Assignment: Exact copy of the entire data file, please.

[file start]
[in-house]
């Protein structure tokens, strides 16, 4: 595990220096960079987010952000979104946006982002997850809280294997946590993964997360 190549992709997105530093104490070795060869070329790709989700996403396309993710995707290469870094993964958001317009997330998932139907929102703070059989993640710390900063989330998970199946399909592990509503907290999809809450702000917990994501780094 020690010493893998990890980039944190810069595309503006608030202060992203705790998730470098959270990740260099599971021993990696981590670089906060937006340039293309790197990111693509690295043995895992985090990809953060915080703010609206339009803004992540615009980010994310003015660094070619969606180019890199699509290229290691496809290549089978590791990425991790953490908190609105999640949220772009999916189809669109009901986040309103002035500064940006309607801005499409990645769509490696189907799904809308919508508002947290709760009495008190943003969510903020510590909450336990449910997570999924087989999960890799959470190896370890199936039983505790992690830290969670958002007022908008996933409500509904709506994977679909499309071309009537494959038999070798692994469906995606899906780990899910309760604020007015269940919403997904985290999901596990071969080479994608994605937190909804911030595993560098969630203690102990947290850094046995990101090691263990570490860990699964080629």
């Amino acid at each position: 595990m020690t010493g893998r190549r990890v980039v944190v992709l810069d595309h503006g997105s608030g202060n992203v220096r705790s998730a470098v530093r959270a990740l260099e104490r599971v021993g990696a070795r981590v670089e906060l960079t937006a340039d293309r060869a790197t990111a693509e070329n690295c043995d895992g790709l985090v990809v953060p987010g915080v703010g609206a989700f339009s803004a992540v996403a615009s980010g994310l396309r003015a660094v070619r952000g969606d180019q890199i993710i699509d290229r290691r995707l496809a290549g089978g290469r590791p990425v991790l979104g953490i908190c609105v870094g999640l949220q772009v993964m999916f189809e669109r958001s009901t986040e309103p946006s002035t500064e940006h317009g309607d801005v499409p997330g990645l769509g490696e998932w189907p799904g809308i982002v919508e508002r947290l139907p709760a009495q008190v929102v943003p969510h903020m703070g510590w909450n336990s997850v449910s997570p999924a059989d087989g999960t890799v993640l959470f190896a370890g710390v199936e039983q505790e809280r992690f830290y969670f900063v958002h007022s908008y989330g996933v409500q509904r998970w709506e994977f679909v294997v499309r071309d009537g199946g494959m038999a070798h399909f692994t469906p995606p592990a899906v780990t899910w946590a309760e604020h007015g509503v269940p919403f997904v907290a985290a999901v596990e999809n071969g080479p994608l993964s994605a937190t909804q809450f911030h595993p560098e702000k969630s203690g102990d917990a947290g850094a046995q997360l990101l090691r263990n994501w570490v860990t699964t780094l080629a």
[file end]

[in-house]
């Protein structure tokens, strides 16, 4: 595990220096960079987010952000979104946006982002997850809280294997946590993964997360 190549992709997105530093104490070795060869070329790709989700996403396309993710995707290469870094993964958001317009997330998932139907929102703070059989993640710390900063989330998970199946399909592990509503907290999809809450702000917990994501780094 020690010493893998990890980039944190810069595309503006608030202060992203705790998730470098959270990740260099599971021993990696981590670089906060937006340039293309790197990111693509690295043995895992985090990809953060915080703010609206339009803004992540615009980010994310003015660094070619969606180019890199699509290229290691496809290549089978590791990425991790953490908190609105999640949220772009999916189809669109009901986040309103002035500064940006309607801005499409990645769509490696189907799904809308919508508002947290709760009495008190943003969510903020510590909450336990449910997570999924087989999960890799959470190896370890199936039983505790992690830290969670958002007022908008996933409500509904709506994977679909499309071309009537494959038999070798692994469906995606899906780990899910309760604020007015269940919403997904985290999901596990071969080479994608994605937190909804911030595993560098969630203690102990947290850094046995990101090691263990570490860990699964080629």
């Amino acid at each position: 595990m020690t010493g893998r190549r990890v980039v944190v992709l810069d595309h503006g997105s608030g202060n992203v220096r705790s998730a470098v530093r959270a990740l260099e104490r599971v021993g990696a070795r981590v670089e906060l960079t937006a340039d293309r060869a790197t990111a693509e070329n690295c043995d895992g790709l985090v990809v953060p987010g915080v703010g609206a989700f339009s803004a992540v996403a615009s980010g994310l396309r003015a660094v070619r952000g969606d180019q890199i993710i699509d290229r290691r995707l496809a290549g089978g290469r590791p990425v991790l979104g953490i908190c609105v870094g999640l949220q772009v993964m999916f189809e669109r958001s009901t986040e309103p946006s002035t500064e940006h317009g309607d801005v499409p997330g990645l769509g490696e998932w189907p799904g809308i982002v919508e508002r947290l139907p709760a009495q008190v929102v943003p969510h903020m703070g510590w909450n336990s997850v449910s997570p999924a059989d087989g999960t890799v993640l959470f190896a370890g710390v199936e039983q505790e809280r992690f830290y969670f900063v958002h007022s908008y989330g996933v409500q509904r998970w709506e994977f679909v294997v499309r071309d009537g199946g494959m038999a070798h399909f692994t469906p995606p592990a899906v780990t899910w946590a309760e604020h007015g509503v269940p919403f997904v907290a985290a999901v596990e999809n071969g080479p994608l993964s994605a937190t909804q809450f911030h595993p560098e702000k969630s203690g102990d917990a947290g850094a046995q997360l990101l090691r263990n994501w570490v860990t699964t780094l080629a």